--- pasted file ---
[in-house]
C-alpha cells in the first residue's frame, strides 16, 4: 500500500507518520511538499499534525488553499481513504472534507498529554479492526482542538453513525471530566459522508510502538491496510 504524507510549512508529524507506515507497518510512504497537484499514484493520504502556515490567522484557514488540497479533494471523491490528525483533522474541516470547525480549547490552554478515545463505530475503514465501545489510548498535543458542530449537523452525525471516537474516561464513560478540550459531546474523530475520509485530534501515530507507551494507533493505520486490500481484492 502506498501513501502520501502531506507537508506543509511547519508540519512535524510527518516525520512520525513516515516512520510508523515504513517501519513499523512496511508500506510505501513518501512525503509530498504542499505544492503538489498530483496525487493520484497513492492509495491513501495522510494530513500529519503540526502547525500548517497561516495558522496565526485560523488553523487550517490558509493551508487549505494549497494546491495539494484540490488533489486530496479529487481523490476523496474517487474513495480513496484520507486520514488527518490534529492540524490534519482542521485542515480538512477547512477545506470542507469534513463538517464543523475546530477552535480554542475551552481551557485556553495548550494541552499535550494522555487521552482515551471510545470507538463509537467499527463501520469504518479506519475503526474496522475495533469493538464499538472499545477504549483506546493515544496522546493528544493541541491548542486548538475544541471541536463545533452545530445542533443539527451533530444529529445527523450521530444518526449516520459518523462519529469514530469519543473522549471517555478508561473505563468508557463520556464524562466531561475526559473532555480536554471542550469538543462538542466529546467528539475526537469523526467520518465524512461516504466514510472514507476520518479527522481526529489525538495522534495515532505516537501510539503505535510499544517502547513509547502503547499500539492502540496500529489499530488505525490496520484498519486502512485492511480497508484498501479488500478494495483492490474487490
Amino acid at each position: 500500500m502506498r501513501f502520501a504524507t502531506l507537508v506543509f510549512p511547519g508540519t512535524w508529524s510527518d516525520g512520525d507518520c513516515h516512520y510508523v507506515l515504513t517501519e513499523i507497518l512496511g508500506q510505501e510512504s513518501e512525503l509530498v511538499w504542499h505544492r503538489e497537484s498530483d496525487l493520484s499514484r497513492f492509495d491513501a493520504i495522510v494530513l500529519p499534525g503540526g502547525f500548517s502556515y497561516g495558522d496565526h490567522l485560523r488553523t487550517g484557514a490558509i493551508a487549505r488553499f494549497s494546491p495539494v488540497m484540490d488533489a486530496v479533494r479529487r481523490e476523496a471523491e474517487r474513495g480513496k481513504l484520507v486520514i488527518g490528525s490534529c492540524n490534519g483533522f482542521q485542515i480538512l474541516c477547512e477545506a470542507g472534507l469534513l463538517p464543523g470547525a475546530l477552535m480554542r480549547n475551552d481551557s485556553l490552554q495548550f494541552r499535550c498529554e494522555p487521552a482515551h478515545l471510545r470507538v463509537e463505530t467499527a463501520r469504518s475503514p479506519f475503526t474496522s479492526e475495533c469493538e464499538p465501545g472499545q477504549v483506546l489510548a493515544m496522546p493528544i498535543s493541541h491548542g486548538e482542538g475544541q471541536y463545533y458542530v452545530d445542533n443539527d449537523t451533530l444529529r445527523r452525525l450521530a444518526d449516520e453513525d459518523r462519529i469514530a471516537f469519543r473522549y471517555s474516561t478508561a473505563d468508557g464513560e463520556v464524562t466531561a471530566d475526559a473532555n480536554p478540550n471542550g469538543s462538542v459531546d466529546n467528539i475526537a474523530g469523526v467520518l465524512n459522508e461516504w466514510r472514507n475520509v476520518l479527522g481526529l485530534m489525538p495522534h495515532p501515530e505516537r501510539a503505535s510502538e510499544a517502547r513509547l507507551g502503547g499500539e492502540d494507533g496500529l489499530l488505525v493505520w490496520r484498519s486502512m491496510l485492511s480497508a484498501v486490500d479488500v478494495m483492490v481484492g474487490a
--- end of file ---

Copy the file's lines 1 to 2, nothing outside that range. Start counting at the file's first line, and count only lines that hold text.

[in-house]
C-alpha cells in the first residue's frame, strides 16, 4: 500500500507518520511538499499534525488553499481513504472534507498529554479492526482542538453513525471530566459522508510502538491496510 504524507510549512508529524507506515507497518510512504497537484499514484493520504502556515490567522484557514488540497479533494471523491490528525483533522474541516470547525480549547490552554478515545463505530475503514465501545489510548498535543458542530449537523452525525471516537474516561464513560478540550459531546474523530475520509485530534501515530507507551494507533493505520486490500481484492 502506498501513501502520501502531506507537508506543509511547519508540519512535524510527518516525520512520525513516515516512520510508523515504513517501519513499523512496511508500506510505501513518501512525503509530498504542499505544492503538489498530483496525487493520484497513492492509495491513501495522510494530513500529519503540526502547525500548517497561516495558522496565526485560523488553523487550517490558509493551508487549505494549497494546491495539494484540490488533489486530496479529487481523490476523496474517487474513495480513496484520507486520514488527518490534529492540524490534519482542521485542515480538512477547512477545506470542507469534513463538517464543523475546530477552535480554542475551552481551557485556553495548550494541552499535550494522555487521552482515551471510545470507538463509537467499527463501520469504518479506519475503526474496522475495533469493538464499538472499545477504549483506546493515544496522546493528544493541541491548542486548538475544541471541536463545533452545530445542533443539527451533530444529529445527523450521530444518526449516520459518523462519529469514530469519543473522549471517555478508561473505563468508557463520556464524562466531561475526559473532555480536554471542550469538543462538542466529546467528539475526537469523526467520518465524512461516504466514510472514507476520518479527522481526529489525538495522534495515532505516537501510539503505535510499544517502547513509547502503547499500539492502540496500529489499530488505525490496520484498519486502512485492511480497508484498501479488500478494495483492490474487490